Prayagraj biryani, rated second-best in India after your grandmother’s is an integral component of one’s daily diet in the holy city. This traditional delicacy of India is a complex dish of wholesome delicious and flavoursome goodness.
Biryani is still prepared in the age-old method of slow cooking with almost all the ingredients procured locally. It is perhaps because of the excellent quality agricultural produce particularly the rice, spices, rich creamy curd and organically grown vegetables that really takes the taste of this biryani several notches higher than the rest prepared across the country.
The long slender-grained basmati rice is soaked for a few minutes. An assortment of spices like tejpatta (bay leaf), lavang (clove), dalchini (cinnamon), chakra phool (star anise), elaichi (cardamom), jeera seeds (cumin seeds), mace, pattar phool (stone flower) and pepper are lightly sautéed in desi ghee. Finely chopped onions are added to this along with ginger garlic paste and vegetables like beans, carrot, potato, cauliflower, capsicum and peas.
The mixture is stirred for a few minutes. A cup of fresh curd is added along with salt, red chilli powder, coriander and pudina and a secret masala. Another helping of fried onions and basmati rice is spread on top. Saffron water is poured over this along with a generous dollop of desi ghee and a little water and slow cooked on wood fire.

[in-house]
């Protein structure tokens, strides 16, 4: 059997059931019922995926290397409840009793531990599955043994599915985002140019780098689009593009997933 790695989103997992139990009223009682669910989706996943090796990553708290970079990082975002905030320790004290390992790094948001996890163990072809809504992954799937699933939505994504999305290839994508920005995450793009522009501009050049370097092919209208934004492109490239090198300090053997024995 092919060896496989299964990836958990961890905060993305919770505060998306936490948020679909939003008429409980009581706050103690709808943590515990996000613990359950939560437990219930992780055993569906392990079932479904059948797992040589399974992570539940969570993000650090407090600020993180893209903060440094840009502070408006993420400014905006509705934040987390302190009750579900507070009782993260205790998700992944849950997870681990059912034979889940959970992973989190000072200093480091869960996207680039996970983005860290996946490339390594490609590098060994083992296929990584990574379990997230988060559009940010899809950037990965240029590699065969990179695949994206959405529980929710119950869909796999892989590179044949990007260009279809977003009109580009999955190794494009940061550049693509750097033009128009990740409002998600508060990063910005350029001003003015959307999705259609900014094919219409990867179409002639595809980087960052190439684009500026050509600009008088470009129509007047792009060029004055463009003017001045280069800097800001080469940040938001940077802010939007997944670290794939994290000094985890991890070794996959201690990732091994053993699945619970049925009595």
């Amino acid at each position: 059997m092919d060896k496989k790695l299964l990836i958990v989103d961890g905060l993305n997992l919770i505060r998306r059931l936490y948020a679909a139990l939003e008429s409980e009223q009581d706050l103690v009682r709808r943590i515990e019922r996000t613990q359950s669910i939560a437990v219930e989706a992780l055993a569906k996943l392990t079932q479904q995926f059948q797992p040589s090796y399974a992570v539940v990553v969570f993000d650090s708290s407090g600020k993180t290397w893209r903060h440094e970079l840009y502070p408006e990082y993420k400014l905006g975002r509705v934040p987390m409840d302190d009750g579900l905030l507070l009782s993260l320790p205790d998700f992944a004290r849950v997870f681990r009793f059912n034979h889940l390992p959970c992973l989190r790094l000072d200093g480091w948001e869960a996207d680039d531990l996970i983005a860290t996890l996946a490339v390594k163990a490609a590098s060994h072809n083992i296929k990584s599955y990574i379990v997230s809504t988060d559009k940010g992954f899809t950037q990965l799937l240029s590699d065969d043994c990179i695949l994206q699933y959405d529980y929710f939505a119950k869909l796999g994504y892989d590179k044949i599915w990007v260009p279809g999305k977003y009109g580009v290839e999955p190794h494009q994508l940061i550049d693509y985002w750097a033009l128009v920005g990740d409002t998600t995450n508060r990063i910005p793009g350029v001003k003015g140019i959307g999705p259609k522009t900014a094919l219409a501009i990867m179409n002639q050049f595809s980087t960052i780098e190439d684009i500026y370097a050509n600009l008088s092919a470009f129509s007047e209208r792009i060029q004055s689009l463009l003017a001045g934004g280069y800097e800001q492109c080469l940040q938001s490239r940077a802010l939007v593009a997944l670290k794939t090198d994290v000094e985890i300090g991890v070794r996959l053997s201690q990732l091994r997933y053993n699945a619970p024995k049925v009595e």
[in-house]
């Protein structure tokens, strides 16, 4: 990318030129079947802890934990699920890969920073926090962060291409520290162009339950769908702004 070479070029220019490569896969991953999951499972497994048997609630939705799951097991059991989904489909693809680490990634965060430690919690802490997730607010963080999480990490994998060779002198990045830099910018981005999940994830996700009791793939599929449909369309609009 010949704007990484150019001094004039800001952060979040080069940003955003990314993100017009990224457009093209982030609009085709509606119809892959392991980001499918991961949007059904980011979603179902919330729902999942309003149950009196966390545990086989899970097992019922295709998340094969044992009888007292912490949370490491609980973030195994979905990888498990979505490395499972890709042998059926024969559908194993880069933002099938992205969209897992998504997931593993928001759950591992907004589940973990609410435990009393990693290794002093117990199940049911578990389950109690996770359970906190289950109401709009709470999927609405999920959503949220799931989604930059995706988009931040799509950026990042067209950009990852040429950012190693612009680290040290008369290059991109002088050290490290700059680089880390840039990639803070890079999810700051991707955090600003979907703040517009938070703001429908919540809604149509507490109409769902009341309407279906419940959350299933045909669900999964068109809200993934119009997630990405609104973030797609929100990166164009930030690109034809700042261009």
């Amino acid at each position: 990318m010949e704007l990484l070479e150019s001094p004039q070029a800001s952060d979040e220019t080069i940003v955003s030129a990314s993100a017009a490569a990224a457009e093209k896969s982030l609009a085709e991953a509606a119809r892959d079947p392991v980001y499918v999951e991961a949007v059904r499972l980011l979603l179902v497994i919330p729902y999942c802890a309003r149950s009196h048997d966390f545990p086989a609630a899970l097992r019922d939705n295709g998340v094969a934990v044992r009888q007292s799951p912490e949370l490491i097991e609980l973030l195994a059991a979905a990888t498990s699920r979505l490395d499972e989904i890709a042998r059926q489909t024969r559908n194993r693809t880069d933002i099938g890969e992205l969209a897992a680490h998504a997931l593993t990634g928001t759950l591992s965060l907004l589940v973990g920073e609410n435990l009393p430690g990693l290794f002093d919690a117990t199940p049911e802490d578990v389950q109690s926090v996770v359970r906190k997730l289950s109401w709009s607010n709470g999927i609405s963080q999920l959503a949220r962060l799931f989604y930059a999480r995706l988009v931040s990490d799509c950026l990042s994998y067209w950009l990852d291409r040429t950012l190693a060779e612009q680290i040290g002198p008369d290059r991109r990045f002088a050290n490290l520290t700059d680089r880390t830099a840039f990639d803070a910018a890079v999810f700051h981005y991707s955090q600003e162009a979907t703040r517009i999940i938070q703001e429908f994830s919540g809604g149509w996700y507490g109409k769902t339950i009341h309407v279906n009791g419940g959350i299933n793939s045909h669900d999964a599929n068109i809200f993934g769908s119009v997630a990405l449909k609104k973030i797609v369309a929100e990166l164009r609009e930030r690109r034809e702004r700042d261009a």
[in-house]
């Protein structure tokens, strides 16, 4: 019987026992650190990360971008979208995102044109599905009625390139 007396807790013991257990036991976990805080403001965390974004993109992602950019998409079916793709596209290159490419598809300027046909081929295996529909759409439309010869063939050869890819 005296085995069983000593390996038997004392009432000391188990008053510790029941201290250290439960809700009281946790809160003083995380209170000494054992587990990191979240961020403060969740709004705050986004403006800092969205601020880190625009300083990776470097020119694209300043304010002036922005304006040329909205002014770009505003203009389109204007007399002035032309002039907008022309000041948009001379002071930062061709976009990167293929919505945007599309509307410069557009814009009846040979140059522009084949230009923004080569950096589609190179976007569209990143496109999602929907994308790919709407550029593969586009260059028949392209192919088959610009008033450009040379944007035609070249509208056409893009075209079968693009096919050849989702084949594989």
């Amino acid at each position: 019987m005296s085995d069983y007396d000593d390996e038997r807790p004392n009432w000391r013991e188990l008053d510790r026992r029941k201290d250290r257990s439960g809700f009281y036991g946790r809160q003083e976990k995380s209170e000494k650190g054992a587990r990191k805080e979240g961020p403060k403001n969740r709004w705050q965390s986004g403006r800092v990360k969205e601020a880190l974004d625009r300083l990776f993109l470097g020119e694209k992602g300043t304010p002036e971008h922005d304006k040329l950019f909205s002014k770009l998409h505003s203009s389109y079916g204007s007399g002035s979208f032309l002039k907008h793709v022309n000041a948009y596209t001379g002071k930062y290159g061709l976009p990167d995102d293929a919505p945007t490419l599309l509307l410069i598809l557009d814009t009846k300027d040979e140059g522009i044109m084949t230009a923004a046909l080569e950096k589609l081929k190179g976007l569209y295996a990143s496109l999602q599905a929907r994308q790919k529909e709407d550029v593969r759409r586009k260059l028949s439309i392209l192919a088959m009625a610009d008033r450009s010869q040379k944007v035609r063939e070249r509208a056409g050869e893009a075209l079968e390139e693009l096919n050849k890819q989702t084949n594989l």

Normally, the biryani will have well-defined layers of rice, vegetables, coriander and mint leaves and fried onions. It is this layered system that really enhances the aroma and taste of the biryani.
Variations like aloo dum biryani, paneer tikka dum biryani, kofta biryani and others are equally delicious and made in the same way. A large portion of this scrumptious biryani is served with our eternal favourites – pyaaj, hara chutney and raita.
Written by Lakshmi Subramanian
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